On the other hand, the embodiment of FIG. 1 is especially exemplary of the application of the present invention in a hotel or hospital entertainment system. Transmission link 6, then, may simply comprise a coaxial or optical fiber cable link between an entertainment control center and N terminals, for example, terminals 7, 8 or 9 located in rooms of the facility.
In particular, at the entertainment system control center, a satellite signal may be received at satellite antenna 2 and then received and decoded at satellite receiver decoder 3 for distribution via modulator 5 over a transmission link 6 to the interactive terminals 7, 8 or 9 of the present invention. Additionally, a band of cable television channels received over cable facilities 1 are received and, if necessary, descrambled at cable receiver/descrambler 4. The descrambled video signals are then modulated at modulator 5 for distribution over transmission link 6 to interactive terminals 7, 8 or 9. If desired, an optional scrambler may be provided for scrambling premium channel transmissions to interactive terminals 7, 8 or 9. Of course, terminal 7, 8, or 9, then, would comprise descrambler circuitry capable of descrambling the scrambled premium channel transmissions. Such circuitry is not shown in either FIGS. 1 or 2 but would be preferable in a system involving distribution of signals to remote subscriber locations.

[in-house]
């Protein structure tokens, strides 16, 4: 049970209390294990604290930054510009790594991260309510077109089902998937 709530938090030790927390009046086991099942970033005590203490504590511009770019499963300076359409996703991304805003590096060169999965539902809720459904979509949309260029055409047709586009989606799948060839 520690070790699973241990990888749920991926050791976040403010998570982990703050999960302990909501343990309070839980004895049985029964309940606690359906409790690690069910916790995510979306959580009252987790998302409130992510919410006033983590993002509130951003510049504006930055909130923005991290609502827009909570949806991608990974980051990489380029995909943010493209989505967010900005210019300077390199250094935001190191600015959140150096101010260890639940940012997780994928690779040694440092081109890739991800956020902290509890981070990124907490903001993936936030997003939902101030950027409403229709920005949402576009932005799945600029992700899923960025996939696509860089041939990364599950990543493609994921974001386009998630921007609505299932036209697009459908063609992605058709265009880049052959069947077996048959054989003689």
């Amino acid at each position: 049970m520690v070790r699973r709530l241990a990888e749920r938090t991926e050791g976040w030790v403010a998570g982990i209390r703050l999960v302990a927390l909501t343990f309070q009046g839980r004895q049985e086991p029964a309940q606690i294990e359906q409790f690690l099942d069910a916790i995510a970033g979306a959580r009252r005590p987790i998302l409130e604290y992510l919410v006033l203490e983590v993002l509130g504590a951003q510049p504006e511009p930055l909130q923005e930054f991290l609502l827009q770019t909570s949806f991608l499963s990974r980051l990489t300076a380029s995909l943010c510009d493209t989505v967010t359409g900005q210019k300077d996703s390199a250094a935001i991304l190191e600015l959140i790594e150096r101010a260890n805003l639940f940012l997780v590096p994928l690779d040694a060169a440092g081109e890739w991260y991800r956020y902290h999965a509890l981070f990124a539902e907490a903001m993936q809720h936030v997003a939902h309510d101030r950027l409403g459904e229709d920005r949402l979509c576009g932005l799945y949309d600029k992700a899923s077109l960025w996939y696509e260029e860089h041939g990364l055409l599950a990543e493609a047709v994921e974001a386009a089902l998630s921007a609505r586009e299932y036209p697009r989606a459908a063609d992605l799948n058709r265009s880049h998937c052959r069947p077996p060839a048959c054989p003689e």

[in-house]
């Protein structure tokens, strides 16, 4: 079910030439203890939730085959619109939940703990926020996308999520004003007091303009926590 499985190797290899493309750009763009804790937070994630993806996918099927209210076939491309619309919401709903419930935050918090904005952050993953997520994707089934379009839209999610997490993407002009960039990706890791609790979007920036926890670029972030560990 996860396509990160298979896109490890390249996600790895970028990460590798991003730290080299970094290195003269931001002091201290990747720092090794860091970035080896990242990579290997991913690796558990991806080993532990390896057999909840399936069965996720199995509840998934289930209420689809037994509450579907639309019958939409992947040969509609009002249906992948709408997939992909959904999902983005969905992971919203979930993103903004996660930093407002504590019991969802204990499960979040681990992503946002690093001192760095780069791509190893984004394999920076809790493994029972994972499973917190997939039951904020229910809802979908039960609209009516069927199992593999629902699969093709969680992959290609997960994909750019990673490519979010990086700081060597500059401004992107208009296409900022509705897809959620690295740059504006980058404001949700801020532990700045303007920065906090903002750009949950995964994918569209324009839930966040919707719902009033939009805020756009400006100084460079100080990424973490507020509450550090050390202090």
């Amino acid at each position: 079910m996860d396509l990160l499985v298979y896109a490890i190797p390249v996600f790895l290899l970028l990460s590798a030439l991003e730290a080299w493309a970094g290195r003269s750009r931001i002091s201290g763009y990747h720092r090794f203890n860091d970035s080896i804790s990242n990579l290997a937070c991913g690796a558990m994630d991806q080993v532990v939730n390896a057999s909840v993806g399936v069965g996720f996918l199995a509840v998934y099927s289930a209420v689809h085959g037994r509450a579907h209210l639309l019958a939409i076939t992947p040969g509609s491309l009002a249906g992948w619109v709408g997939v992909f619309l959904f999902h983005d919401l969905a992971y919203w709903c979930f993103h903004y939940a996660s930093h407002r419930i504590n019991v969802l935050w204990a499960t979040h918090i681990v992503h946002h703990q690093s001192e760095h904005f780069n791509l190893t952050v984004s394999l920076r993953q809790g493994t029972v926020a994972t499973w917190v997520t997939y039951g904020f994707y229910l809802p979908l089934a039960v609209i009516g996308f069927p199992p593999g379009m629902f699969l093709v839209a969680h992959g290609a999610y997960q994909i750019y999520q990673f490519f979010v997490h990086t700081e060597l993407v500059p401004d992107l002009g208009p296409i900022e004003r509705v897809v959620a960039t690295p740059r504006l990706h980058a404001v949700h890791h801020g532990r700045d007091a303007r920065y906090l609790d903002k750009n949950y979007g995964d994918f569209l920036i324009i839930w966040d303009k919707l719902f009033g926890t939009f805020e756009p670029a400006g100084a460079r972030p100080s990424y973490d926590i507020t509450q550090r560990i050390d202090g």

According to the exemplary embodiment of FIG. 1, the hotel or hospital location may be connected to other hotels or hospitals via data link 14. Over data link 14, data may be received via modem 13 at system manager 12. In this manner, the hotel or hospital system manager may maintain current status of all features and all interactive terminals of an entertainment system comprising a plurality of hotels. For example, entertainment schedules may be distributed over the data transmission link from a network control center where the entertainment schedule is composed. System manager 12 comprises a data processing unit and appropriate memory for storing status and features associated with all terminals in the system. System manager 12 also controls the generation of video channels at modulator 11, if necessary, for transmission over transmission link 6 to the two-way interactive terminals 7, 8 or 9. In particular, modulator 11 comprises the capability to generate signals for actuating the display of character screens at terminal locations responsive to the control of the system manager 12 in the event, for example, that terminals are unable to generate the character screens themselves.